Last edited by hardcastonly; 07-23-2018 at 06:23 PM.
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Old 07-24-2018, 01:58 PM
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Iíd recommend listening to the podcast Shootín the Bull, episode #49. I recently had a friend send it to me, we both have only ever used lead and never thought about switching, and I also assume everything that comes out of California is not based on rational thought. Take out the question just how non lead billets perform compared to lead and whether or not lead bullet fragments can negatively affect the environment or hunters consuming the meat. To me the biggest question is as a hunting community in the day of the internet and trumped up outrage is how do we want to be perceived by the non hunting population, which is the majority. We need to do a better job of informing the public that we are managing wildlife and preserving the environment because as a group nobody relies on and cares for it more than us. Maybe volunteering to use non lead is part of way to get our message across while doing the right thing. I havenít switched yet but am considering it.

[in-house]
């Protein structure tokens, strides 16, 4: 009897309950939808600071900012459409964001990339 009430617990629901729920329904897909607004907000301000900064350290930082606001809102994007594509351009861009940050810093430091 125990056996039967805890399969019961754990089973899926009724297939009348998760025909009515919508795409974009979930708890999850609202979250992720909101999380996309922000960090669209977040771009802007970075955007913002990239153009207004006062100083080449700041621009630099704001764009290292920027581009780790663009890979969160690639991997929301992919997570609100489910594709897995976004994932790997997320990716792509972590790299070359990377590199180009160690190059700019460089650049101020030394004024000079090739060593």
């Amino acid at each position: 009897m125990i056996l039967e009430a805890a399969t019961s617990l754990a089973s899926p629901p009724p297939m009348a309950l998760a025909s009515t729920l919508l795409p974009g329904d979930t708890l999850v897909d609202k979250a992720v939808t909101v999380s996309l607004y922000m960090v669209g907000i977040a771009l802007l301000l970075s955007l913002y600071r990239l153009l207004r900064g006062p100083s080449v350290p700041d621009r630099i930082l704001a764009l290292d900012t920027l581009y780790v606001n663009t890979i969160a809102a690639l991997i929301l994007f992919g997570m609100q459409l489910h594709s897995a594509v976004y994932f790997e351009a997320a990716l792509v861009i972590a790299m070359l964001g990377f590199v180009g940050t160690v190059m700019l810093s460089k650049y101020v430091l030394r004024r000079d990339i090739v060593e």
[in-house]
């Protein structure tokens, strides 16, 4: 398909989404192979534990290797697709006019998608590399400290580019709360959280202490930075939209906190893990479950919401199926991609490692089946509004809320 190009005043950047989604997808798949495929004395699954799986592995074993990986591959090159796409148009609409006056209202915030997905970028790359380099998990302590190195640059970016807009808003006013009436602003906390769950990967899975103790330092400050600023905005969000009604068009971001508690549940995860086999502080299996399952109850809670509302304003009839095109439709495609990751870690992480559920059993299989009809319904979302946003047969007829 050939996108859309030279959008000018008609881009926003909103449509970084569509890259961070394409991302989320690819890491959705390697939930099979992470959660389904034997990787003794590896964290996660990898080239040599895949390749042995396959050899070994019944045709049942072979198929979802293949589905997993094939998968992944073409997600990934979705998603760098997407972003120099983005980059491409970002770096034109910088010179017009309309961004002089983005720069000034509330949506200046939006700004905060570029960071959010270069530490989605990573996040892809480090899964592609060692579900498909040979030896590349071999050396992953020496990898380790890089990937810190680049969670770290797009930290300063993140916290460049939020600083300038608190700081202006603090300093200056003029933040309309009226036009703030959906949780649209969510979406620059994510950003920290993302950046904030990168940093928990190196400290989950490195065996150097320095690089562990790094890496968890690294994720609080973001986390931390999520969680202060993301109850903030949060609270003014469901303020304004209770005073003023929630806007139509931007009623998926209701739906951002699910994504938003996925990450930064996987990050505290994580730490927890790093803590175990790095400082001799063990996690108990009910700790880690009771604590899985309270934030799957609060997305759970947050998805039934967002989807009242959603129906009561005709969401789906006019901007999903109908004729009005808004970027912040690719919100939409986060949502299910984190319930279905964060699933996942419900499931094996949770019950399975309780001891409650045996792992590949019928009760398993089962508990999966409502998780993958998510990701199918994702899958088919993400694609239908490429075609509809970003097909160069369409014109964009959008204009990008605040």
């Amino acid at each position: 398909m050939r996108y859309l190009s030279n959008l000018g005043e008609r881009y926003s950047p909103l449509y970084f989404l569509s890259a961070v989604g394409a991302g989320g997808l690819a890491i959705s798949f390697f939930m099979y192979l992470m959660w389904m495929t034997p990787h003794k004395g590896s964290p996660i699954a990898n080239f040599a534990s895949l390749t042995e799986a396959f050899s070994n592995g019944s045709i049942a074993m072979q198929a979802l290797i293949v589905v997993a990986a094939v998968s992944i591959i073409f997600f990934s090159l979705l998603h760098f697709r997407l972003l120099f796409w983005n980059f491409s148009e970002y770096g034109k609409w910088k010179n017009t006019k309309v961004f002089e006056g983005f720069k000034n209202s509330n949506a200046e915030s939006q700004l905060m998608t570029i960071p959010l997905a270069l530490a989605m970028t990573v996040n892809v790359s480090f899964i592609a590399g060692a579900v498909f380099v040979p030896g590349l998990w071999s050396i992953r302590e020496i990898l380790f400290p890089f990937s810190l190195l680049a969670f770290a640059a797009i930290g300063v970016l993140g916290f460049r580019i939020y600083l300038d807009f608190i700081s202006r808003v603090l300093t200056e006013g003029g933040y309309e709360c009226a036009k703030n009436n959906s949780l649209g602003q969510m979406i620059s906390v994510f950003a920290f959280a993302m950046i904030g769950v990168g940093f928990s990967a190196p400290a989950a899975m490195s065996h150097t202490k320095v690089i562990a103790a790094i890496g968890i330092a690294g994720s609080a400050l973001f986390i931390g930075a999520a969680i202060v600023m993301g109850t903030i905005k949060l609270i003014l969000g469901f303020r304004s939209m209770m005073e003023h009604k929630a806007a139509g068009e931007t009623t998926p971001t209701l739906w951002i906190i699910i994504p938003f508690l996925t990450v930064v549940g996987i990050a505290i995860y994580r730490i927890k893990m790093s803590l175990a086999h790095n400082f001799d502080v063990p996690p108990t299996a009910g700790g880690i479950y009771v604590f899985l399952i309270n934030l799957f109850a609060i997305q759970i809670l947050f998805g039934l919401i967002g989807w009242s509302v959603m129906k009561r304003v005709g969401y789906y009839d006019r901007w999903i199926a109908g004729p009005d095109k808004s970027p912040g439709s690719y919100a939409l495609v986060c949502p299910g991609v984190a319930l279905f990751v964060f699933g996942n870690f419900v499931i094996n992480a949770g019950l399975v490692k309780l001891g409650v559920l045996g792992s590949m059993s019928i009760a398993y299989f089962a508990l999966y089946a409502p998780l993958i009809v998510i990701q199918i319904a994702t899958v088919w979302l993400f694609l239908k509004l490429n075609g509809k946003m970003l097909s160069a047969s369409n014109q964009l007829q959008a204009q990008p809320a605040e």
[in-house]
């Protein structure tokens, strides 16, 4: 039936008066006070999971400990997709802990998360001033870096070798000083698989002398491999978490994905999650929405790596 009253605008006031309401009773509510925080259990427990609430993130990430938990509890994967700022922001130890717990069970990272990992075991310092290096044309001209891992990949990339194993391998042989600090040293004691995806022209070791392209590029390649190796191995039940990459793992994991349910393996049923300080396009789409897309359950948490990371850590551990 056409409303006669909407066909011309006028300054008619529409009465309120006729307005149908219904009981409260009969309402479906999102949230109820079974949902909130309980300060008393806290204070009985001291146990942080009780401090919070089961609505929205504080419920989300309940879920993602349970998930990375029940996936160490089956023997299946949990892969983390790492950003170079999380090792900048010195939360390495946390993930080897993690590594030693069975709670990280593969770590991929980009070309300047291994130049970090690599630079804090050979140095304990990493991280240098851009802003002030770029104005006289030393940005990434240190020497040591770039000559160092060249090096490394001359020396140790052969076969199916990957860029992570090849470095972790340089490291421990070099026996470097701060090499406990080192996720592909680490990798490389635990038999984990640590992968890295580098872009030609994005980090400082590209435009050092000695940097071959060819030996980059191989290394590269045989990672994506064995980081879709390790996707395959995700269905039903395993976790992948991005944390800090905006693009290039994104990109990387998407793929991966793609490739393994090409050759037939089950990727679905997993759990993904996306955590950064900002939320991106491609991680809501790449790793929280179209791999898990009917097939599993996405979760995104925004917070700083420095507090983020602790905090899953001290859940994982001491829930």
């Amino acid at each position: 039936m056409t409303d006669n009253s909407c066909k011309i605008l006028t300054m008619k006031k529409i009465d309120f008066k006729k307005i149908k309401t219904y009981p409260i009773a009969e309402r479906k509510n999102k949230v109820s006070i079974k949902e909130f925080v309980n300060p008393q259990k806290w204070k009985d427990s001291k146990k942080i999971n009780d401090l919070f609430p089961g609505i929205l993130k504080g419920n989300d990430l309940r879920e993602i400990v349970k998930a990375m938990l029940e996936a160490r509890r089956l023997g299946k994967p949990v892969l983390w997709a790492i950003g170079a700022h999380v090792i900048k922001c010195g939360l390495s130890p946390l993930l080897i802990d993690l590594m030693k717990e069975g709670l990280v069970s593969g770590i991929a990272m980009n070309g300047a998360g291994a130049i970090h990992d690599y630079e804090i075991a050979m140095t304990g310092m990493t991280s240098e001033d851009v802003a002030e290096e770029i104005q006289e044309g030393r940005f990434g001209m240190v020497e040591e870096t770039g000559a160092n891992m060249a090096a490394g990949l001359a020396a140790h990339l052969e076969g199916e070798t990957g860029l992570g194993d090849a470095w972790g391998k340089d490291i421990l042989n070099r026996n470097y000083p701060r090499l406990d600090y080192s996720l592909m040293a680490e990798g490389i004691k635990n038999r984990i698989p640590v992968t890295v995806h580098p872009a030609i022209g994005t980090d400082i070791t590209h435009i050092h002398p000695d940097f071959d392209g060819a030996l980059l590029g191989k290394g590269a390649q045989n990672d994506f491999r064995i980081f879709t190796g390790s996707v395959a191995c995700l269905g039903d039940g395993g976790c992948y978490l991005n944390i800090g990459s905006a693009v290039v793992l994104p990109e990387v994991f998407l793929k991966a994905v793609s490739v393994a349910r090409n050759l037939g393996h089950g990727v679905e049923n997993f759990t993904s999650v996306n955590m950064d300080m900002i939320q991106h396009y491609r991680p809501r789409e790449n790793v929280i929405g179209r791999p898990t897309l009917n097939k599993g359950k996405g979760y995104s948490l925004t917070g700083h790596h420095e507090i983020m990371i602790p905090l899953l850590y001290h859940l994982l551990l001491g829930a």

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Old 07-24-2018, 06:17 PM
Giant Nontypical
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100gr CoreLokts are just fine in a .243...
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Old 02-22-2021, 02:08 PM
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Years ago when I reloaded I had a nice Browning A-bolt Micro-Medallion in 7mm-08. I tried the Barnes X-bullet (at that time) and after about 20 rounds at the range the barrel was getting much hotter then normal. I quit and got home and that barrel was so copper fouled it took me days to get it out. I'd shoot coated copper bullets but never the bare ones anymore.
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Old 02-23-2021, 03:40 AM
Nontypical Buck
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Originally Posted by Popgunshooter
Years ago when I reloaded I had a nice Browning A-bolt Micro-Medallion in 7mm-08. I tried the Barnes X-bullet (at that time) and after about 20 rounds at the range the barrel was getting much hotter then normal. I quit and got home and that barrel was so copper fouled it took me days to get it out.
You are not the first person I've heard that from.
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Old 02-23-2021, 12:17 PM
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you can reduce copper bore fouling measurably by dropping all your unloaded projectiles in a small plastic container and pouring in some MOLY powder lube, and shaking the contents for a few minutes, this will leave a micro coating on the projectile surfaces
repeated use of moly spray used by swabbing the rifling in the bore with moly before you put the rifle away after its cleaned and before you shoot the gun when you can do so also tends to reduce copper fouling